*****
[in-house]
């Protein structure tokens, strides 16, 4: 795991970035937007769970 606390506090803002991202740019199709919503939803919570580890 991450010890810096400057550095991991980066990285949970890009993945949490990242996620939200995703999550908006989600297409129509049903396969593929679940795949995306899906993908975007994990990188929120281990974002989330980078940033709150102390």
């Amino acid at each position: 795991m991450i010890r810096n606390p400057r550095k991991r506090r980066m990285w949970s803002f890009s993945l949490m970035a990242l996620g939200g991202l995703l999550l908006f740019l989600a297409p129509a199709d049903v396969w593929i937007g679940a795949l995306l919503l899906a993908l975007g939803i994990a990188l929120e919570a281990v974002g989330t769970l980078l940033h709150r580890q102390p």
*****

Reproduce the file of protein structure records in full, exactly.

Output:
[in-house]
């Protein structure tokens, strides 16, 4: 795991970035937007769970 606390506090803002991202740019199709919503939803919570580890 991450010890810096400057550095991991980066990285949970890009993945949490990242996620939200995703999550908006989600297409129509049903396969593929679940795949995306899906993908975007994990990188929120281990974002989330980078940033709150102390």
């Amino acid at each position: 795991m991450i010890r810096n606390p400057r550095k991991r506090r980066m990285w949970s803002f890009s993945l949490m970035a990242l996620g939200g991202l995703l999550l908006f740019l989600a297409p129509a199709d049903v396969w593929i937007g679940a795949l995306l919503l899906a993908l975007g939803i994990a990188l929120e919570a281990v974002g989330t769970l980078l940033h709150r580890q102390p």